Bannon was charged in August 2020 with defrauding hundreds of thousands of donors who gave money to help build a wall along the U.S.-Mexico border.

Trump, who did not hold any public events in his last week in office, has spent the final days of his presidency fixated on his power to issue pardons, meeting with advisors to hash out who should be on his list.

Trump, his family members and personal lawyer, former New York Mayor Rudy Giuliani, were not on the list of pardons released by the White House, although there has been speculation he was considering that.

Trump can make additional pardons up until Biden is sworn in and names are required to be made public.

In his farewell address to the nation Tuesday, Trump attempted to highlight his administration’s successes amid the backdrop of an impending impeachment trial, while also calling on Americans to "pray" for the new administration.

While a conviction in his second impeachment trial could bar him from ever holding public office again, he said in his speech that his "Make America Great Again" movement is "only just beginning."

Trump has made it clear that he will not attend Biden's inauguration, making him the first president to skip his successor's inauguration since Andrew Johnson in 1869.

Since he won't be there, he can't hand Biden the nuclear football, the oddly shaped 45-pound briefcase that is always at the president's side to command and control the country's massive nuclear arsenal. But rest assured, here's how the handoff is expected to happen.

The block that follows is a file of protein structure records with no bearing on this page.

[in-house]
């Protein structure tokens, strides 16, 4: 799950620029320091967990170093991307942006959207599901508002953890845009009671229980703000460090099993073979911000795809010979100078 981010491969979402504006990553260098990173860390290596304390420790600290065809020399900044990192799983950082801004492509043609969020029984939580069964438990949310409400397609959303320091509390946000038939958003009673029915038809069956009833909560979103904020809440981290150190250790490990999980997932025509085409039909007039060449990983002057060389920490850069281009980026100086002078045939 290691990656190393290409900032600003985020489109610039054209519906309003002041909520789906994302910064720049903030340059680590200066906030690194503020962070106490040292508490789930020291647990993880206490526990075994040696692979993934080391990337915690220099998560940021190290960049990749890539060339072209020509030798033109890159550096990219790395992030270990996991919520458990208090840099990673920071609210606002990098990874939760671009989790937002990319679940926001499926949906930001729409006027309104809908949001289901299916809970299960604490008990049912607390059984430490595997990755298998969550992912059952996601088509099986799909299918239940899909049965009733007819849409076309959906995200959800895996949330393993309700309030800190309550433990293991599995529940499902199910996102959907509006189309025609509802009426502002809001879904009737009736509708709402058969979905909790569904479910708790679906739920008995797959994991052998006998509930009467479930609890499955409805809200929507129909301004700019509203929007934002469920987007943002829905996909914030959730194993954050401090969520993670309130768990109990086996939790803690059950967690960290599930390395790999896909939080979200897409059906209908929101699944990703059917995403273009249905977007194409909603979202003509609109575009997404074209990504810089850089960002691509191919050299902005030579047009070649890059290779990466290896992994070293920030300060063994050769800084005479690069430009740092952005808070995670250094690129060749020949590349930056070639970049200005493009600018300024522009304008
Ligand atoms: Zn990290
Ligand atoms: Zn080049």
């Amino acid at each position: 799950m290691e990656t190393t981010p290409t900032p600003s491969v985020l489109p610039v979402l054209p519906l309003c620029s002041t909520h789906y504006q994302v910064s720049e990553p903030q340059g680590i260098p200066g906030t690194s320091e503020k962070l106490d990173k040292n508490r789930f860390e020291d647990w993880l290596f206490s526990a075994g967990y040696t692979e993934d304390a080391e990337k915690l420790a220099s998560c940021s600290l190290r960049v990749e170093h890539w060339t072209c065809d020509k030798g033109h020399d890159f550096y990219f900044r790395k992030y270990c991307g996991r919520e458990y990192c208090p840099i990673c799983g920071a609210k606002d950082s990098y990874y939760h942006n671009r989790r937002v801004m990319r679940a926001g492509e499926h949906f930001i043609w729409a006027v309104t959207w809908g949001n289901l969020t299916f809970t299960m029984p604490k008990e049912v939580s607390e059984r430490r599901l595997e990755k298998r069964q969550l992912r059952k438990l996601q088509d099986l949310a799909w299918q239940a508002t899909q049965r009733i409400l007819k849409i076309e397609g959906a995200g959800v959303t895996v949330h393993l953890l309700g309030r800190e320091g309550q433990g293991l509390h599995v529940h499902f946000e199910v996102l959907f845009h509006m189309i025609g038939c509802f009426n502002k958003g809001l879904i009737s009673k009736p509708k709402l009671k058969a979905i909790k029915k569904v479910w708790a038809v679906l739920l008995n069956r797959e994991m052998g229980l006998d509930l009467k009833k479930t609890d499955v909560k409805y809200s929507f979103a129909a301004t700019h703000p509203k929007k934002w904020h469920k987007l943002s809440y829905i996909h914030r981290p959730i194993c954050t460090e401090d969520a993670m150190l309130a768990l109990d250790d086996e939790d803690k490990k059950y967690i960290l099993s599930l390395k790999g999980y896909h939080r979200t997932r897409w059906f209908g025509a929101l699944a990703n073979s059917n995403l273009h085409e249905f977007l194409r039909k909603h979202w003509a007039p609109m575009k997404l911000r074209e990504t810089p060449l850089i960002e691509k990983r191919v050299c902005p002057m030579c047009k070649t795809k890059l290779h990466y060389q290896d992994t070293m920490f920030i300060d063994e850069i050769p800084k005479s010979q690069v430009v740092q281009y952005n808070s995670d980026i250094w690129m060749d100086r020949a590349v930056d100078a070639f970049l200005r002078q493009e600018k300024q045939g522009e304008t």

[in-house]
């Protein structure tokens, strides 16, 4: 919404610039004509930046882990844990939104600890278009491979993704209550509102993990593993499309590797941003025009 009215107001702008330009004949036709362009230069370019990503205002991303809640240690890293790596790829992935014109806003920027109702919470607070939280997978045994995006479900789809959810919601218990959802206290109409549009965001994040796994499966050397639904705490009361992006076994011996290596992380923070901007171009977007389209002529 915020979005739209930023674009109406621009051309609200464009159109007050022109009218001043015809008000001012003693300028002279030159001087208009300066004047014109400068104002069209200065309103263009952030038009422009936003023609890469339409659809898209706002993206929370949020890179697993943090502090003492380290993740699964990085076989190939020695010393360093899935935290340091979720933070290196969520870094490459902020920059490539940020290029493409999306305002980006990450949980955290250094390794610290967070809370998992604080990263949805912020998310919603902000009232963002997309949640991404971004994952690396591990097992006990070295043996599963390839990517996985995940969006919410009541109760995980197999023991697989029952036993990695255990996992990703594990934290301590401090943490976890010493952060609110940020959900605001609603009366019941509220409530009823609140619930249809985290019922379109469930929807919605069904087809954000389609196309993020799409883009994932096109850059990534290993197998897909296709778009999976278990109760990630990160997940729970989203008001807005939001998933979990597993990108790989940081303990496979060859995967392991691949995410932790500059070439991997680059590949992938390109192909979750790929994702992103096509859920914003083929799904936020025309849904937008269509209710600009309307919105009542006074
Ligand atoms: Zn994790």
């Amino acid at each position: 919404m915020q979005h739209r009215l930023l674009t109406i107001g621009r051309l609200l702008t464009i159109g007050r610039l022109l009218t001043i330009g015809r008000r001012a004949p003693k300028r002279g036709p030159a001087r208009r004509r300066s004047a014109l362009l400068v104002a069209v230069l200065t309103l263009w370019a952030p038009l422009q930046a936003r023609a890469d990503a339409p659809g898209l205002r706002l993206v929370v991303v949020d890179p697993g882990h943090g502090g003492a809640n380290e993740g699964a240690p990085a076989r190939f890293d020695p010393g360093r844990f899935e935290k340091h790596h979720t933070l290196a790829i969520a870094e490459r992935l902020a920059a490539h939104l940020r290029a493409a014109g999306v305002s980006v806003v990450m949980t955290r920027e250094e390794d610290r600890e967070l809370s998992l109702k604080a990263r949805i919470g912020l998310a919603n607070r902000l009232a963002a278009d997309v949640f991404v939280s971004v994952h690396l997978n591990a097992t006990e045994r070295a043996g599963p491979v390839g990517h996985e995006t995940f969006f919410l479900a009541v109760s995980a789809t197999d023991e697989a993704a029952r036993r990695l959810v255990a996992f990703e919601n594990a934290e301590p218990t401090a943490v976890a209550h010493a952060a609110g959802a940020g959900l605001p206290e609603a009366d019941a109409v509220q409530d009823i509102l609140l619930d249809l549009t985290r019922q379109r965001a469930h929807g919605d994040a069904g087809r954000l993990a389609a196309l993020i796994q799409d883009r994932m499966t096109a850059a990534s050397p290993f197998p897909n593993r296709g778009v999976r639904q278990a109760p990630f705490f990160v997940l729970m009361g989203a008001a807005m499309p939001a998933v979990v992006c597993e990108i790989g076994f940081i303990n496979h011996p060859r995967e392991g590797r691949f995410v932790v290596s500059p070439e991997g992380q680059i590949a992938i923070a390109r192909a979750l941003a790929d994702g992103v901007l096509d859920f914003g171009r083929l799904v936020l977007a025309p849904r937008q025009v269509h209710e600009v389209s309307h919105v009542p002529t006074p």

Trump is scheduled to leave the White House on Wednesday morning, taking a final trip on Air Force One down to his Mar-a-Lago resort in Florida.

  • News Analysis: Donald Trump promised to end "American carnage" and "Make America Great Again." Four years later, he leaves with those goals far from reach, writes NBC News' senior political analyst Jonathan Allen.
  • Slideshow: The Trump years in pictures

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THINK about it

Social media shutting out conservatives won't cool the anger that fueled Trump, Kelly Jane Torrance writes in an opinion piece.


Even if you're a Dry January dropout, experts say that's OK. It's still a chance to reset and self-monitor your alcohol consumption.


Cannondale, Specialized, VanMoof: Cycling experts explain how to choose the right electric bike for you.

Quote of the day

"Between sundown and dusk, let us shine lights in the darkness along this sacred pool of reflection to remember all who we lost."

President-elect Joe Biden at a memorial to honor Covid-19 victims held at the Lincoln Memorial's reflecting pool on Tuesday evening.

One fun thing

When Biden takes the oath of office at noon today, he will lay his hand on top of his 127-year-old, 5-inch-thick family Bible, held by his wife, Jill Biden.

"Have you been working out?" "Late Show" host Stephen Colbert quipped during an interview last month.

Biden was first seen with the Bible when he was sworn in as a senator in Delaware in 1973 at 30 years old.

The family heirloom has made an appearance at every one of his subsequent swearing-in ceremonies as senator, vice president and today as president.

Image: Vice President Joe Biden is sworn-in as his wife Jill holds the Bible during the 57th Presidential Inauguration ceremonial swearing-in at the U.S. Capitol
The Bible, which is adorned with a Celtic cross on its cover, has been in Biden's family since 1893 Stan Honda / AFP - Getty Images file

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Thanks, Petra